The new edibles are nutritious, delicious and gorgeous

WITH BACKYARD farming going strong, new varieties of fruits and vegetables are as eagerly awaited as the latest heuchera or hellebore. Especially if they're a nutrient-dense tomato, smaller-scale kale, bigger-than-life raspberry — or corn petite enough to grow in a container.

If you choose varieties well-suited to our climate, you'll be rewarded by fresh taste and the peace of mind that comes with growing your own.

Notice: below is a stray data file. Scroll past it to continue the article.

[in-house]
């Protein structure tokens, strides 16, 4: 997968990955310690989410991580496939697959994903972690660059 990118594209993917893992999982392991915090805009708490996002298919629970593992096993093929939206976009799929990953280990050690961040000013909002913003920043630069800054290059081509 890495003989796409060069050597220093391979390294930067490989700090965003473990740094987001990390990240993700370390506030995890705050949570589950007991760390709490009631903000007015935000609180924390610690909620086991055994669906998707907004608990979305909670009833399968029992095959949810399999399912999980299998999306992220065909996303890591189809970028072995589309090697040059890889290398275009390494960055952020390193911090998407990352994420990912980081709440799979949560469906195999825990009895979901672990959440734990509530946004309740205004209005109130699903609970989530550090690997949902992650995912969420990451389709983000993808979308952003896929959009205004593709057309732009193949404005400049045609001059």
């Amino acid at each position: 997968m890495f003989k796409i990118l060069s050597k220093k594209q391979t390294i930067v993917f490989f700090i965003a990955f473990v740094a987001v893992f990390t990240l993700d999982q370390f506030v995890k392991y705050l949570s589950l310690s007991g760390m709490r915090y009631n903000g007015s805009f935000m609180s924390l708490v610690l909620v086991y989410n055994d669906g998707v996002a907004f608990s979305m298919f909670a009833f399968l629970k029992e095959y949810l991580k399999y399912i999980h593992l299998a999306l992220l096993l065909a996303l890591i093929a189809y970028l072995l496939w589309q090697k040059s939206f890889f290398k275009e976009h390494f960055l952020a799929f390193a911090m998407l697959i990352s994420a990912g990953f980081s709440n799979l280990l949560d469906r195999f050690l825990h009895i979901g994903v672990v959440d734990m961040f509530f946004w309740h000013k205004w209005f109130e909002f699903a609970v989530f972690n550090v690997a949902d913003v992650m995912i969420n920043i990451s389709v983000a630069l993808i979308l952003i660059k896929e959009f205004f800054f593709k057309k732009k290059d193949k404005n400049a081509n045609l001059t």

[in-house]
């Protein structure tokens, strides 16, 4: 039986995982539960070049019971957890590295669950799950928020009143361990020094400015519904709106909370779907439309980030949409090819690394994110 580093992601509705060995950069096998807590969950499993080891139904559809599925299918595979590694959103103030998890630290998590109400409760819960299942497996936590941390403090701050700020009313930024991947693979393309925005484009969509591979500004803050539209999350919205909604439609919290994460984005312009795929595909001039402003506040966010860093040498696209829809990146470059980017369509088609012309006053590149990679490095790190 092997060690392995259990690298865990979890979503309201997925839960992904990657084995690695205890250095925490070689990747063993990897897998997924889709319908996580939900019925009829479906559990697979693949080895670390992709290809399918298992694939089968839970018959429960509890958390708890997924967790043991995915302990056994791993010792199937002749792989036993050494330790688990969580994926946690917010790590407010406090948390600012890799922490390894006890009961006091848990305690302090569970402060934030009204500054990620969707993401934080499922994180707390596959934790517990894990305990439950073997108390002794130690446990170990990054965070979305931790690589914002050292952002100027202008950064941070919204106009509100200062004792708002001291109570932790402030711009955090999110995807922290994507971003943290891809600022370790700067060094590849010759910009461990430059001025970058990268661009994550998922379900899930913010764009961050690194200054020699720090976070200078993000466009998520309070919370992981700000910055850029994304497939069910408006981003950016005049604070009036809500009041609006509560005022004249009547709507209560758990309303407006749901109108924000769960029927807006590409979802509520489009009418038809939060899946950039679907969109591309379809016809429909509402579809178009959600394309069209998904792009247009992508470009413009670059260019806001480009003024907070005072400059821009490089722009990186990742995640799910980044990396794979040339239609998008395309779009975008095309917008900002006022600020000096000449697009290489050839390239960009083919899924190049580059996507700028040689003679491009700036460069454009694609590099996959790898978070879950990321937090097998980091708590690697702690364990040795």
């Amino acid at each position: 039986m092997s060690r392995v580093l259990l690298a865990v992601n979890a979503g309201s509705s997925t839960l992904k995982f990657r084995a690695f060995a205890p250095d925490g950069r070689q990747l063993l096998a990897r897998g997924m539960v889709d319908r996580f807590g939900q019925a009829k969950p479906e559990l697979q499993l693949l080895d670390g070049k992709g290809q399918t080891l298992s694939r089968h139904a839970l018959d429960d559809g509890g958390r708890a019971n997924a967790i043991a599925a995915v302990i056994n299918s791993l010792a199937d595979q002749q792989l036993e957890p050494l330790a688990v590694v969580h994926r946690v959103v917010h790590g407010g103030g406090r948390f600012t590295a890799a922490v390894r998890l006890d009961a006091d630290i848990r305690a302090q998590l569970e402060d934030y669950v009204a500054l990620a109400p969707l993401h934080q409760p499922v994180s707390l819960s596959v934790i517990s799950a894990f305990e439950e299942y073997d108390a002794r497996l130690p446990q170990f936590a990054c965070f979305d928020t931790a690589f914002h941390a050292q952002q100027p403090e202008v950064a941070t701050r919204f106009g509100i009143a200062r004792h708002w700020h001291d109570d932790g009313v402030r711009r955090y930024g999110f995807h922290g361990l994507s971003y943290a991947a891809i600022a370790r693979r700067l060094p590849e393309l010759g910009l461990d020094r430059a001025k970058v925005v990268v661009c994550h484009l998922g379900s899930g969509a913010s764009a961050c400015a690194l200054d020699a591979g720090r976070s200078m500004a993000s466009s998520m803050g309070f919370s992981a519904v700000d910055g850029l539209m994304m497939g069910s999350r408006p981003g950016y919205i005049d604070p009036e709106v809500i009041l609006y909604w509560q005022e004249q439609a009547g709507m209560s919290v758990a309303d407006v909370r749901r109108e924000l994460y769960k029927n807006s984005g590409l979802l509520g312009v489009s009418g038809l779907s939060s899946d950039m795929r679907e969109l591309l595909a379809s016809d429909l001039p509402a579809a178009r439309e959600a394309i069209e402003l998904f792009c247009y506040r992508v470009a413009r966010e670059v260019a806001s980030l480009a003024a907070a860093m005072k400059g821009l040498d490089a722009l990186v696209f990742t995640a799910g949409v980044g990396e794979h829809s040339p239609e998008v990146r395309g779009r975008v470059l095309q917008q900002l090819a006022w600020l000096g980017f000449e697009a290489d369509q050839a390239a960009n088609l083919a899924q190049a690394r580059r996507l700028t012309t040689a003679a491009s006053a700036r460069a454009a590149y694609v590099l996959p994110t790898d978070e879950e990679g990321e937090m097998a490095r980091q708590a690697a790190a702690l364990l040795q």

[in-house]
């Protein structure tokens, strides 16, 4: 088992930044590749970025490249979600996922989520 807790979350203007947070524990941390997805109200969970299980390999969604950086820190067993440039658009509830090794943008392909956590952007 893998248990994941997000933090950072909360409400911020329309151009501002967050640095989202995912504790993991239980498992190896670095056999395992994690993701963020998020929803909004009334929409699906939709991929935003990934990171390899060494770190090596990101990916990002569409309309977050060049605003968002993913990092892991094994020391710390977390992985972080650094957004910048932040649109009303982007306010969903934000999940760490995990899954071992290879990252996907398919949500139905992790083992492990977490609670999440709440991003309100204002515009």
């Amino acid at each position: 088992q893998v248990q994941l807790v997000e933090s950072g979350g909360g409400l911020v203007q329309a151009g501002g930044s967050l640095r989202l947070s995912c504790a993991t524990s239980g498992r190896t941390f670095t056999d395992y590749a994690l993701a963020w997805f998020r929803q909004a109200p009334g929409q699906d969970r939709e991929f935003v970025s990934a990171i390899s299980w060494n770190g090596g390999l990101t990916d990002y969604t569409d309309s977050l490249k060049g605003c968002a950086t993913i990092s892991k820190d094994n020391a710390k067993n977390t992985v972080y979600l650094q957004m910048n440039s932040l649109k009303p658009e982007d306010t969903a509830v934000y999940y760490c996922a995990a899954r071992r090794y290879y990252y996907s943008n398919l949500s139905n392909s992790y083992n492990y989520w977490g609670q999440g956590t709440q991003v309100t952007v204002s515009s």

'Indigo Rose' is more than a pretty cherry tomato. It's the darkest tomato ever, as deeply hued as an eggplant. Along with a flavor described as "plummy," it delivers a dose of healthful anthocyanins, the same antioxidants found in blueberries. Bred by horticulture professor Jim Myers of Oregon State University in Corvallis, 'Indigo Rose' starts out green, turns purple in the sun and ripens to burgundy. The compact plant is moderately vigorous and prolific.

Read more in the Seattle Times »